Tag Archives: Cabinet Mountains

Montana considers partial approval for mine near Cabinet Mountains Wilderness

Well now, it seems the Montana Department of Environmental Quality has reservations about the Montanore Mine proposal . . .

Montana officials are considering giving only partial approval to a $500 million silver and copper mine proposed beneath a wilderness area near the Idaho border, injecting uncertainty into a project that’s been in the works for more than a decade.

Regulators have continuing concerns with the Montanore Mine’s potential effect on surrounding waterways, said Tom Livers director of the Montana Department of Environmental Quality.

“We’re not sure we can approve the full mining plan that’s been proposed,” Livers told The Associated Press. “We’re looking at what we can approve. Some may have to happen subsequently as we get more information.” A decision is expected in late January.

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Moose population study continues

Moose - Montana Fish, Wildlife and Parks

As mentioned in previous posts here, here and here, Montana’s Moose population is declining and no one is quite sure why . . .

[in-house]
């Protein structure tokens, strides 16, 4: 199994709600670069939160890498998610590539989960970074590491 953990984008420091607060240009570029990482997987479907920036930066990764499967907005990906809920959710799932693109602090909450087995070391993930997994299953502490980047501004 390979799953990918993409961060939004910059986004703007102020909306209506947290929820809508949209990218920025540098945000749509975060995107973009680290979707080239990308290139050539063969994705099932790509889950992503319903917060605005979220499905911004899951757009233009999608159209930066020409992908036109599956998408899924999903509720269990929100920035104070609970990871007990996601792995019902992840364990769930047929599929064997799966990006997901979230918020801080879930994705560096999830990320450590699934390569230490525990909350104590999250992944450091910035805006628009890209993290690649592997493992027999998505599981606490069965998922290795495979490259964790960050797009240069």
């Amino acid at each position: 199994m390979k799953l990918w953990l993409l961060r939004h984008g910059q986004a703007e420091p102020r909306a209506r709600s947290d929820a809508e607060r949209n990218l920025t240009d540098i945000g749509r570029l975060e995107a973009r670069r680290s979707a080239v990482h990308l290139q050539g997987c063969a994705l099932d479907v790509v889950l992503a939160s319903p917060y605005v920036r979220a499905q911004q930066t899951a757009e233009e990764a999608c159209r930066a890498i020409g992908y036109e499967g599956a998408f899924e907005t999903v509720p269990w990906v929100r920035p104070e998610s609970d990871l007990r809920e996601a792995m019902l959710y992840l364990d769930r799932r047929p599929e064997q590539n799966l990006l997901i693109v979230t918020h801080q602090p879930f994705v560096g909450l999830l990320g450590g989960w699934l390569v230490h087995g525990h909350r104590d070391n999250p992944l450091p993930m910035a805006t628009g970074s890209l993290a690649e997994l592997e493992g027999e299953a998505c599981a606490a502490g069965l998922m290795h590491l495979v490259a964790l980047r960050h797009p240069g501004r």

If you went hunting last year, the people at the check station who asked if you had seen any moose weren’t just making conversation.

Those drive-by surveys are part of an ongoing study by Montana Fish, Wildlife and Parks to find out why the massive ungulates have been disappearing from the landscape over the past few decades.

Jesse Newby, a wildlife research technician for Montana Fish, Wildlife and Parks, said the statewide study launched in 2013. He and wildlife biologist Nick DeCesare use aerial flights and radio tracking as their primary tools to monitor moose populations in the Cabinet Mountains, the Big Hole Valley and the Rocky Mountain Front.

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Cabinet Mountains moose population study continues

The decline in the Moose population is causing concern and triggering a series of studies in manyparts of the country, including an ongoing effort in the Cabinets . . .

State wildlife researchers darted and captured seven cow moose in the eastern stretch of the Cabinet Mountains south of Libby this week and fitted them with radio collars as part of an ongoing research project.

According to Montana Fish, Wildlife and Parks Research Technician Jesse Newby, biologists are looking at disease load and other measures of the animals’ health, reproductive rates, and calf survival for the collared moose. This brings the total to 16 moose that are radio-collared in the East Cabinets area.

Hunters in the East Cabinets consistently harvest 15-25 moose annually, and concerns about shrinking moose populations have led to a study on disease, parasites, predation, lack of logging, and poor habitat.

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